RIL cries it's being penalised twice over for one crime
Reliance Industries has said it is being punished twice over -- first by levy of a USD 1.78 billion penalty and then by being denied a gas price revision, for a single crime of not producing in line with projections that were not even contractual commitments.
New Delhi: Reliance Industries has said it is being punished twice over -- first by levy of a USD 1.78 billion penalty and then by being denied a gas price revision, for a single crime of not producing in line with projections that were not even contractual commitments.
RIL and its partner BP plc on September 18 made a detailed presentation to Oil Minister M Veerappa Moily on issues around its main D1&D3 fields in its eastern offshore KG-D6 block where output has fallen to less than a one-fifth to 10 million standard cubic meters per day instead of rising to 80 mmscmd.
Moily's ministry sees production not meeting stated targets are breach of contract and has levied USD 1.786 billion in penalty by way of disallowing cost incurred in past three fiscal. Also, it plans to deny RIL benefit of new price after the current USD 4.2 expires in April next year.
"A double penalty to the contractor: On one hand cost recovery being disallowed on the other market price being denied," RIL said in the presentation.
It said under the Production Sharing Contract (PSC), output figures in a development plan are only estimates and not commitments.
"There is no provision in the PSC that allows Government to penalise the contractor if production shortfall is caused by geological complexities," it said adding the contract allows RIL to recover all its costs.
On move to disallow new USD 8.4 per million British thermal unit price for gas from D1&D3 fields, RIL said, "there appears to be significant contradiction to the government's positions with regards to PSUs who have been granted a nearly 2.5 times price increase despite shortfall in production."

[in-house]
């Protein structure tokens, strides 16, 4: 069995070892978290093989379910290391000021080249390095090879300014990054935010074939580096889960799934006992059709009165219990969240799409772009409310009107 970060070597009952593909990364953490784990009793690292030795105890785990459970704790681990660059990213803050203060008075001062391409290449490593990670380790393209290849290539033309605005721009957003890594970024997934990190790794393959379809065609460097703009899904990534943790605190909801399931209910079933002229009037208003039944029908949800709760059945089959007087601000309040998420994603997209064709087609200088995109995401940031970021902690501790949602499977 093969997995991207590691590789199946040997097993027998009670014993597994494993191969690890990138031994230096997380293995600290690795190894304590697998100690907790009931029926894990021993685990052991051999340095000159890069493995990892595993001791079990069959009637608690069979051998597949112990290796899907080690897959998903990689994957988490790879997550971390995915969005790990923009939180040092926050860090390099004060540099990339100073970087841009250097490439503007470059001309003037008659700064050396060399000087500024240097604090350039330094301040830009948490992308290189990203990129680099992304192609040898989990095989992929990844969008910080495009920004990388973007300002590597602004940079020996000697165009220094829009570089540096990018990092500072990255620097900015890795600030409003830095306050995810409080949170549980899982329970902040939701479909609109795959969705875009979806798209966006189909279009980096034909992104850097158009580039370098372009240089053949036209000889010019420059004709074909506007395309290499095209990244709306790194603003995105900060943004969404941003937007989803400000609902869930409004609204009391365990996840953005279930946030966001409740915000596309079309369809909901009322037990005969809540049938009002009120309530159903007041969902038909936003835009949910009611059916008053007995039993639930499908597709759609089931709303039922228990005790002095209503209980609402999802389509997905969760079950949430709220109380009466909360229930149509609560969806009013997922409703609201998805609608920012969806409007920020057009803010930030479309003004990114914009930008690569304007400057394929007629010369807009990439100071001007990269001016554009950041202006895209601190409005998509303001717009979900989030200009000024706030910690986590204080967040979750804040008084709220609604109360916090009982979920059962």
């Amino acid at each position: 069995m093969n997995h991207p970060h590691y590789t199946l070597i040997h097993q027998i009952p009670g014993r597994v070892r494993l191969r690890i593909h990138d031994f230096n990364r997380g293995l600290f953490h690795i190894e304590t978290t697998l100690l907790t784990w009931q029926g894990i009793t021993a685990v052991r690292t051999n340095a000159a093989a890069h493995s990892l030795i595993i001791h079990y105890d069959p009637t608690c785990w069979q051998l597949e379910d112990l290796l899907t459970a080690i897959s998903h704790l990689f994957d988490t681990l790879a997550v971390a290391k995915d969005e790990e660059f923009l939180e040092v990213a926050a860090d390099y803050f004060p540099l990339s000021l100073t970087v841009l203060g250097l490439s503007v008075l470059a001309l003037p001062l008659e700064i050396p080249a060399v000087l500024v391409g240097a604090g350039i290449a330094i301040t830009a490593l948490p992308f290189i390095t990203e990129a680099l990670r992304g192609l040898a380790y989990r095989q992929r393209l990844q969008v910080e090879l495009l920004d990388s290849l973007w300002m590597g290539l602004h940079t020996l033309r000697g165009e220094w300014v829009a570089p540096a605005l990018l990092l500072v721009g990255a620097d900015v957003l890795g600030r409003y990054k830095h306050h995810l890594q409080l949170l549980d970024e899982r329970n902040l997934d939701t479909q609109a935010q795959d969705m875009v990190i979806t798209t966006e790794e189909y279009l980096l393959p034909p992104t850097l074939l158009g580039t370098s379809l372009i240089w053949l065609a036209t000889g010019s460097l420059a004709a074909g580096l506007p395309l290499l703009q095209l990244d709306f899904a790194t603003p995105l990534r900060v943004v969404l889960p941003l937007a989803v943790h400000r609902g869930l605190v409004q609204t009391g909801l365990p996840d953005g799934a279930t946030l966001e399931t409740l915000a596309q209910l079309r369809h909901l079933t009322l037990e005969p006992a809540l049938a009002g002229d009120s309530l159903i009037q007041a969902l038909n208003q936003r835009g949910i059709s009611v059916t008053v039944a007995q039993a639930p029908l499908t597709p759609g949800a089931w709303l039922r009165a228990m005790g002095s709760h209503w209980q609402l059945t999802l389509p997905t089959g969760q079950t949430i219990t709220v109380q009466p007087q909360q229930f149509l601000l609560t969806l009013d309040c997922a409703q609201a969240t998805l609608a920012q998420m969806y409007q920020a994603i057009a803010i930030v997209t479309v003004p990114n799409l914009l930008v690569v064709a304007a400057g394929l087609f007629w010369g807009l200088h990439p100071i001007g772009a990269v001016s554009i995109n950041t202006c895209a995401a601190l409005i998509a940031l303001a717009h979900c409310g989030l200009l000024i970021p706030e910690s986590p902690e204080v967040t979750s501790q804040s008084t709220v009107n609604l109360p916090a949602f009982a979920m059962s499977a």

RIL said geological surprise has led to decline in production and subsequent downgrading of reserves.
Stating that it had on numerous occasions requested to appoint an independent international expert to verify its claims, the company said, "Reluctance to appoint a third party exert despite repeated requests and delay in approval of revised field development plan has led to a negative propaganda perpetrated by detractors."
The Directorate General of Hydrocarbons had in July recommended to the Oil Ministry that USD 781 million of the cost RIL has incurred in KG-D6 fields be disallowed for producing only an average of 26.07 million cubic meters per day of gas as against the target of 86.73 mmcmd in 2012-13.
This will be in addition to USD 1.005 billion in cost recovery already disallowed for output falling short of targets during 2010-11 and 2011-12.
The Ministry is moving Cabinet to deny RIL a higher price of gas produced from D1&D3 fields till the dispute over the reasons for output not matching targets is resolved.
It wants the current rate of USD 4.2 to continue to apply for gas produced from Dhirubhai-1 (D1) and D3 fields even after expiry of the current term on March 31, 2014.
The government had in late June approved pricing of all domestically produced natural gas at an average of international hub rates and actual cost of LNG into India from next fiscal. The new rate, according to this formula, would be around USD 8.4 per mmBtu.
The new rates were to apply uniformly to gas from RIL fields as well as those of state-owned ONGC.
Now, the Ministry wants the old rates to continue for D1&D3 fields but the new price would apply to all other fields in the KG-D6 block including the currently producing MA oil and gas fields.